Full disclosure: Dianna Anderson is a close friend of mine, and has been since before she started writing Damaged Goods. She did not ask me to write this review, but I fully believe her book is an important one. I will try to be as honest as I can in this review, but of course I have some friendship bias. 🙂
Let me start by saying that I think Damaged Goods has something for everyone: for the atheist feminist wanting to know more about purity culture, for the “Jesus Feminist” trying to figure out their recently-embraced sexuality, even for evangelicals trying to figure out whether or not it’s “okay” to have sex.
However, not every part of this book will appeal to all of these groups and that’s okay.
Even as a friend of Dianna’s, and a published researcher on purity culture, not all of it appealed to me.
I caught myself skimming through chapter three, entitled “Let’s Get Biblical: Sex in Scripture.” As someone who gave up Biblical literalism/Biblical authority (whatever that means) years ago, I discovered I didn’t much care for what the Apostle Paul actually meant when he talked about premarital sex and what not.
However, I believe these chapters could be a great starting point for someone wondering whether or not they can turn away from purity culture and still be a “Bible-believing” Christian. If that’s you, great! I hope you are able to find answers there.
If that’s not you?
Please keep reading!
The second half of Anderson’s book is where I believe she really starts to shine.
My favorite thing about this book is Dianna’s story-telling style. She weaves her personal experience with thorough research in a way that I don’t see often in Christian books. I personally like that she doesn’t resort to the overly sentimental, Thomas-Kinkadean style that so many other Christian authors seem to love. Her to-the-point, matter-of-fact writing was a breath of fresh air for this Thinker.
Anderson isn’t afraid to talk about getting naked, having premarital sex, buying condoms, and being totally fine with those life choices.
My other favorite thing about Dianna’s book is her commitment to intersectionality. She is honest about her own perspective: she is writing as a white, cisgender, bisexual/queer Christian woman. She also careful to include other perspectives, using interviews and research others (who write from different perspectives) have done.
Though I have some criticisms with some of the language Anderson uses (some of which she has already addressed herself, which shows me that she is open to critique), appreciate the open-minded way that she approached this topic.
If you liked Jessica Valenti’s The Purity Myth, you will probably appreciate this book. I found it much more nuanced in it’s analysis of how purity culture affects people who are not straight, white, and cisgender.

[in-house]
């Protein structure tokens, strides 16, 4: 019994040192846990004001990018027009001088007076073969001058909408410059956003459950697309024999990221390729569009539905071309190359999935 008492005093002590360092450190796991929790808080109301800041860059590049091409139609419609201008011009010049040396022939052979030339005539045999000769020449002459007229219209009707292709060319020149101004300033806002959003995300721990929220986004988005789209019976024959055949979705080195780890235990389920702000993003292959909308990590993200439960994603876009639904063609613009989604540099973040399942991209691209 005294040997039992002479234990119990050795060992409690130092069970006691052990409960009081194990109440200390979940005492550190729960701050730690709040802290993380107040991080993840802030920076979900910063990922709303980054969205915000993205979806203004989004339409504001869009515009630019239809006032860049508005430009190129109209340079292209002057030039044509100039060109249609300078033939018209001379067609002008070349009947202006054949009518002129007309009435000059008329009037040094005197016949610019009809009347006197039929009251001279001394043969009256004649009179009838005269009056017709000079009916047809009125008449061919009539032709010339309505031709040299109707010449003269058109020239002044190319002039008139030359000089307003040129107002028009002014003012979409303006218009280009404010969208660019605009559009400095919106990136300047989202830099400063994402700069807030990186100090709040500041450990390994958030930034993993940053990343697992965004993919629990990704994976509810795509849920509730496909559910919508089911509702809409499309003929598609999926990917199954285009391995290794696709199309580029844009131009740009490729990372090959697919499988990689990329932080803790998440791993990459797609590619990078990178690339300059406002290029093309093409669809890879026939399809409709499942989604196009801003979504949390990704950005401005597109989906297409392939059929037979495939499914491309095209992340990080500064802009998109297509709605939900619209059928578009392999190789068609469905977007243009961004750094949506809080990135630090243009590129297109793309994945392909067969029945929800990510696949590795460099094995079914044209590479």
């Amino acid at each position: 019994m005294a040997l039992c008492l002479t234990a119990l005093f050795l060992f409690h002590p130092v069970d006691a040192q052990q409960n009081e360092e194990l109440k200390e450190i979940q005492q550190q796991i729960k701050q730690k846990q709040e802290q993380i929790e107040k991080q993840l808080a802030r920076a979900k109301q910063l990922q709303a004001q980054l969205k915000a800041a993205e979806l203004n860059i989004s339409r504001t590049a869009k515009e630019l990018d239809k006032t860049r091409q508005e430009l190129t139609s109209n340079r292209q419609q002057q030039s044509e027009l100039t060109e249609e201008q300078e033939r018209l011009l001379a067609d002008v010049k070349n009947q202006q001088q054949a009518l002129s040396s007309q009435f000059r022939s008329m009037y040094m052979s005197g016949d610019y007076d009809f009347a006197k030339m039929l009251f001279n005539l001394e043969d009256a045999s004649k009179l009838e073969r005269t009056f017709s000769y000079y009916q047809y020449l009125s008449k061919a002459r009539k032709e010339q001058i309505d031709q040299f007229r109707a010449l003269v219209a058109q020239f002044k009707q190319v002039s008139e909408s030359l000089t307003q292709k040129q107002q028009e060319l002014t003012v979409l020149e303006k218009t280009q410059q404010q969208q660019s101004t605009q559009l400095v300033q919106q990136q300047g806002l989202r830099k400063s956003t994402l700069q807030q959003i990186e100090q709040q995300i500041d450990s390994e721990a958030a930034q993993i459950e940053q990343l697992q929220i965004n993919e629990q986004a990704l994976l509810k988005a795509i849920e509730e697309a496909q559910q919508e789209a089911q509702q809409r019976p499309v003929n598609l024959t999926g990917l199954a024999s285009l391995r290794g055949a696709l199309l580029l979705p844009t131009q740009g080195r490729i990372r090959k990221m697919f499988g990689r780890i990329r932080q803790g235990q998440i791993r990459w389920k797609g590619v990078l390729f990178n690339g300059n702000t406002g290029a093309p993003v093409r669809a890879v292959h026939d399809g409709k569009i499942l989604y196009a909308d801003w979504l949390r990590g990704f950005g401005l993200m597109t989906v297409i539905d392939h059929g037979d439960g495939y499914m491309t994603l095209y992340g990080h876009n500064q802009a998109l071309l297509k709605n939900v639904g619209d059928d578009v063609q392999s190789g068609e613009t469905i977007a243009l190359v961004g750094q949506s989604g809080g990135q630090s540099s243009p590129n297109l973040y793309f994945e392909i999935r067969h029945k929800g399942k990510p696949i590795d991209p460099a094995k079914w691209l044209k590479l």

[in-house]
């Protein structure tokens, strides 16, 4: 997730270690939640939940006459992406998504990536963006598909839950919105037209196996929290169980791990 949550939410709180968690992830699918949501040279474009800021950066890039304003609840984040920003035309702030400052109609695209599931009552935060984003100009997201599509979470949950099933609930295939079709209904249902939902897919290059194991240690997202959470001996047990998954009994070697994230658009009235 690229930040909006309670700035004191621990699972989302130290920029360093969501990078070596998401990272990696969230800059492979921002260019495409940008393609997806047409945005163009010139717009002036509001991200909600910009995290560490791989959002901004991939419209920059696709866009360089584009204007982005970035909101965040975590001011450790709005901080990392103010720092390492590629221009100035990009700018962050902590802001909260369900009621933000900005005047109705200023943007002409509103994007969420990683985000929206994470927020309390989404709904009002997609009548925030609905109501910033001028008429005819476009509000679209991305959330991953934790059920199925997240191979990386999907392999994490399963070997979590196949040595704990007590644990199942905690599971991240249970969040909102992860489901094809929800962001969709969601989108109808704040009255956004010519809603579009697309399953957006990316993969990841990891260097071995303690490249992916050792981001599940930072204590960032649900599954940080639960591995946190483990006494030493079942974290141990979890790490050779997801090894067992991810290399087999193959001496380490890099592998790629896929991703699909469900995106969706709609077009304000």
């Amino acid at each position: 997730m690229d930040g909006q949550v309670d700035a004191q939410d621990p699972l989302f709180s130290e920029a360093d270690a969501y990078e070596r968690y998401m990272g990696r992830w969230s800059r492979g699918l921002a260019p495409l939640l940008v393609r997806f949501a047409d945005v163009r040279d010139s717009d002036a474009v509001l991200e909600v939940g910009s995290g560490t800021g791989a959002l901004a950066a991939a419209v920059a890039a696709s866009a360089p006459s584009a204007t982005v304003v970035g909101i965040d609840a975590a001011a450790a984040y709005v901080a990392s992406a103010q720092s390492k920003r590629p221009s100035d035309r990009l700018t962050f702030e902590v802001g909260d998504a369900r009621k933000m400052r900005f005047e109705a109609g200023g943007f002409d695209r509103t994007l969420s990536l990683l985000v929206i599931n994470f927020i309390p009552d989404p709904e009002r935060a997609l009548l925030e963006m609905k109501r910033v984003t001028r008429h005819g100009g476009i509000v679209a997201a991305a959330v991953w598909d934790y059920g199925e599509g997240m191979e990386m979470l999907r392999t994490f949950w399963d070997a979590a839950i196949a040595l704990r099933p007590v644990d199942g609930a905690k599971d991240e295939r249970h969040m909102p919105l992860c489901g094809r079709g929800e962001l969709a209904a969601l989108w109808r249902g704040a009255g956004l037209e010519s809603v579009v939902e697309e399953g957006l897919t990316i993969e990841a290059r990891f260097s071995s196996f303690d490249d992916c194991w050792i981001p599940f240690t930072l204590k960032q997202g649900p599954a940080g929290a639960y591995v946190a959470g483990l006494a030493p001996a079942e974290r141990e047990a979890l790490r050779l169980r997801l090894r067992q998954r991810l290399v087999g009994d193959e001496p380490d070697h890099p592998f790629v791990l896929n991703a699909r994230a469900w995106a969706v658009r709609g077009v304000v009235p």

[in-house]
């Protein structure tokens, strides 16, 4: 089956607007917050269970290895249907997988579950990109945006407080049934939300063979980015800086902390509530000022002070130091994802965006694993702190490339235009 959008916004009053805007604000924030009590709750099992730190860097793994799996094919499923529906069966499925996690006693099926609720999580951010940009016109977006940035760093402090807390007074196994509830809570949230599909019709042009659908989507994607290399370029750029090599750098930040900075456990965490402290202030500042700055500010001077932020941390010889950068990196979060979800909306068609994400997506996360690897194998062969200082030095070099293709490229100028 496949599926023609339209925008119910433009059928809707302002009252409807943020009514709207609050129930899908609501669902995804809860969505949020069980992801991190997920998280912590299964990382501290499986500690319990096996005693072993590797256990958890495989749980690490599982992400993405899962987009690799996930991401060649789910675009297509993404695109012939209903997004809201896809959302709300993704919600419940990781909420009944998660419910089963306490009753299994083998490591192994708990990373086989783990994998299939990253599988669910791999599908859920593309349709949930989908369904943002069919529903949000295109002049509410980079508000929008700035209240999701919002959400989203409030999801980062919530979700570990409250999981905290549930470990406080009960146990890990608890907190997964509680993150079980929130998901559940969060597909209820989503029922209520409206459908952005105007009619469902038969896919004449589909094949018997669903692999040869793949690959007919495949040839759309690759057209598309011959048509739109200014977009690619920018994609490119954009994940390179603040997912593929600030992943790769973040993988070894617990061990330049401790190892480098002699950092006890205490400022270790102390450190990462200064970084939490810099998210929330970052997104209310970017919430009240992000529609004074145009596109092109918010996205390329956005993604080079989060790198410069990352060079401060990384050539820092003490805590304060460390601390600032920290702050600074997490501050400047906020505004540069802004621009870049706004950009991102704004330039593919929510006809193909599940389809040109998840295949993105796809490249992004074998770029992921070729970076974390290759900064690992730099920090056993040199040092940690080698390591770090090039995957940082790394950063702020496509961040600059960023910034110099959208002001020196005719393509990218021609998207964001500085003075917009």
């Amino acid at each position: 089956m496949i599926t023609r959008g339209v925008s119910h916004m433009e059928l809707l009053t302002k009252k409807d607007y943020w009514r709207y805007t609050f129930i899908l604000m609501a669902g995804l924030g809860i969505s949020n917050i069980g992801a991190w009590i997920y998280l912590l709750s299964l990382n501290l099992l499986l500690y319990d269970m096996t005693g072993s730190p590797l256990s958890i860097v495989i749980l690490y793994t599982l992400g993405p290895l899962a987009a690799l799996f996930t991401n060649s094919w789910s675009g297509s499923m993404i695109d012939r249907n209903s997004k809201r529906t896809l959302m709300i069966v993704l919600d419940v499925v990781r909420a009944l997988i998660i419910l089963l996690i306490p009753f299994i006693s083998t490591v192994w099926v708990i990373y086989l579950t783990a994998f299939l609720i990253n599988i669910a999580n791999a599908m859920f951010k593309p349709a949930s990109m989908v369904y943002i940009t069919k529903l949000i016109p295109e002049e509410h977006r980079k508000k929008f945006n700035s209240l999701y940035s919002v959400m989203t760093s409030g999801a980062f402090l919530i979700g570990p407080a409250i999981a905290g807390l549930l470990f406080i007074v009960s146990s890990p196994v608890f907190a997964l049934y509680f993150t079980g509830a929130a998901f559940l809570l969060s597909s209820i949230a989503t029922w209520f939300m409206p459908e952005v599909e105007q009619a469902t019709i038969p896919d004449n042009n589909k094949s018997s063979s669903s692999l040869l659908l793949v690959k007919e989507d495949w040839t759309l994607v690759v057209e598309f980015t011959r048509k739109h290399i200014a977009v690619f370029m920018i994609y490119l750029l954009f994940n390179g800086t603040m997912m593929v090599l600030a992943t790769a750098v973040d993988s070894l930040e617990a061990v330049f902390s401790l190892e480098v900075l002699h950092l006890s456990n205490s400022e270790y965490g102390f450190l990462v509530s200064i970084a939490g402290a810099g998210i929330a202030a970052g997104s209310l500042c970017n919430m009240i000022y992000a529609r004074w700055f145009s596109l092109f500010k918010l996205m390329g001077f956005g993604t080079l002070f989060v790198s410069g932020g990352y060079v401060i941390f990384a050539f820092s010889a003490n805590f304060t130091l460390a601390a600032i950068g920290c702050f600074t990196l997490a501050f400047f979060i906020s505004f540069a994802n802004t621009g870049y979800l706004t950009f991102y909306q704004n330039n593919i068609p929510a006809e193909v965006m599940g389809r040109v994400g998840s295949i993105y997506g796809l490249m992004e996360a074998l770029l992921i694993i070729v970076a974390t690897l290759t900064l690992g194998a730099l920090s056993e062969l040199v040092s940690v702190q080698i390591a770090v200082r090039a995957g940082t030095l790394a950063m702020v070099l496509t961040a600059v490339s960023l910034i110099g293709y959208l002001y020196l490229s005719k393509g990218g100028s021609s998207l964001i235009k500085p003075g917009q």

If you are not a Christian, you should know that Anderson’s book is with a Christian publishing company, and Dianna herself is a Christian. She writes as a Christian and includes references to God throughout her work. Yet her deconstruction of purity culture is incredibly important for those who wish to understand this culture, even if they are looking at it from the outside. She has an insider’s perspective that many other feminist writers do not seem to have.
If you are a Christian, on the other hand, you may appreciate her perspective that refuses to equate a rejection of purity culture with a rejection of Christian faith. She explains a theology that liberates people from the “purity myth,” and allows people to embrace their full selves as made in the image of God.
Another thing that I really appreciated about Damaged Goods was how affirming it was of others’ personal journeys.
“…but if you have premarital sex YOUR PENIS MIGHT FALL OFF!”
“…but this doesn’t mean Christians should go out and have one-night stands!”
“…but God made sex for marriage only!”
Anderson doesn’t do this. While she encourages readers to wait to have sex until they are mature enough to take precautions against sexually transmitted infections and potential pregnancies, and to respect the boundaries of others, her sexual ethic is based on consent and safety, not on marriage. She affirms premarital sex, even in cases of one-night stands and polyamorous relationships.
She even (gasp!) affirms the right for people to choose to have abortions, which is something you won’t see from many other “Jesus Feminists.”
I nearly cheered a few times at this, since most Christian feminists are quick to remind everyone that they are “pro-life,” even though pro-life positions do so harm to pregnant people.
Maybe you’re reading this review and feeling uncomfortable, though. Maybe you wouldn’t personally choose to have premarital sex, and you don’t think you’d ever choose to have an abortion yourself.
Damaged Goods is a book that recognizes everyone’s experience is different, and everyone will make different choices based on that experience. Anderson firmly affirms the right to choice to say “No” as much as she affirms the right to say “Yes.”
Since Anderson’s ethic is based in consent, she does not shame those who make different choices. She constantly reminds readers that their choices and journeys are valid:
…No one can make these decisions for you–you are the only one who can decide what to do with your body and your mind. I have gone through this journey too, and am writing to tell you that it’s OK to question…Developing your views on sex is a journey only you can take.
Whatever your journey, Damaged Goods has something for you. I have published academic research on purity culture, and even I learned a thing or too. You can pick up Damaged Goods at your local bookstore, or order it online.